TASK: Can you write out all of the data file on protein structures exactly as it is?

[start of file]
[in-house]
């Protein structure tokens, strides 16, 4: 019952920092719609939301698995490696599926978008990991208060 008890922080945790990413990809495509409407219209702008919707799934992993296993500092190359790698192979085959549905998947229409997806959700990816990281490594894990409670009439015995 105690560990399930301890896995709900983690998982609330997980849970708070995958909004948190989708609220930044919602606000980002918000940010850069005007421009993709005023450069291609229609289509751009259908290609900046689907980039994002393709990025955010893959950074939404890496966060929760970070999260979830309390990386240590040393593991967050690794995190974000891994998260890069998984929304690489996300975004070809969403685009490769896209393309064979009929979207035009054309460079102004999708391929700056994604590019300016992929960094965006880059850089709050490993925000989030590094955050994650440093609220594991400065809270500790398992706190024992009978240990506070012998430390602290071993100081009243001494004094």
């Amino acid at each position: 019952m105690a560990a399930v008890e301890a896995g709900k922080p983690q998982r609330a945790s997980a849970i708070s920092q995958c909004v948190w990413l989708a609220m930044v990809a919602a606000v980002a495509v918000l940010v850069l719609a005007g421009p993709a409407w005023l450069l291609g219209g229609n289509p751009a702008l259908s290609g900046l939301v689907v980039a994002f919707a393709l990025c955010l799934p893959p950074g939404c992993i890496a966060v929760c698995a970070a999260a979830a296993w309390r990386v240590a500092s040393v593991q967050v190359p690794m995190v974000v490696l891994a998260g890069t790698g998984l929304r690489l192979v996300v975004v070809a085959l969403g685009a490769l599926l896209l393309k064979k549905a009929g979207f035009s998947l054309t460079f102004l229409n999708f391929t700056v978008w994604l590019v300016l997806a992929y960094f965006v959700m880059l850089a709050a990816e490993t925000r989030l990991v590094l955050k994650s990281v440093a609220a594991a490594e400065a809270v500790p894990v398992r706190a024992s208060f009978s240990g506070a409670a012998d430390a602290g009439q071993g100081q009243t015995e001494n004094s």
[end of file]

[in-house]
């Protein structure tokens, strides 16, 4: 019952920092719609939301698995490696599926978008990991208060 008890922080945790990413990809495509409407219209702008919707799934992993296993500092190359790698192979085959549905998947229409997806959700990816990281490594894990409670009439015995 105690560990399930301890896995709900983690998982609330997980849970708070995958909004948190989708609220930044919602606000980002918000940010850069005007421009993709005023450069291609229609289509751009259908290609900046689907980039994002393709990025955010893959950074939404890496966060929760970070999260979830309390990386240590040393593991967050690794995190974000891994998260890069998984929304690489996300975004070809969403685009490769896209393309064979009929979207035009054309460079102004999708391929700056994604590019300016992929960094965006880059850089709050490993925000989030590094955050994650440093609220594991400065809270500790398992706190024992009978240990506070012998430390602290071993100081009243001494004094």
């Amino acid at each position: 019952m105690a560990a399930v008890e301890a896995g709900k922080p983690q998982r609330a945790s997980a849970i708070s920092q995958c909004v948190w990413l989708a609220m930044v990809a919602a606000v980002a495509v918000l940010v850069l719609a005007g421009p993709a409407w005023l450069l291609g219209g229609n289509p751009a702008l259908s290609g900046l939301v689907v980039a994002f919707a393709l990025c955010l799934p893959p950074g939404c992993i890496a966060v929760c698995a970070a999260a979830a296993w309390r990386v240590a500092s040393v593991q967050v190359p690794m995190v974000v490696l891994a998260g890069t790698g998984l929304r690489l192979v996300v975004v070809a085959l969403g685009a490769l599926l896209l393309k064979k549905a009929g979207f035009s998947l054309t460079f102004l229409n999708f391929t700056v978008w994604l590019v300016l997806a992929y960094f965006v959700m880059l850089a709050a990816e490993t925000r989030l990991v590094l955050k994650s990281v440093a609220a594991a490594e400065a809270v500790p894990v398992r706190a024992s208060f009978s240990g506070a409670a012998d430390a602290g009439q071993g100081q009243t015995e001494n004094s």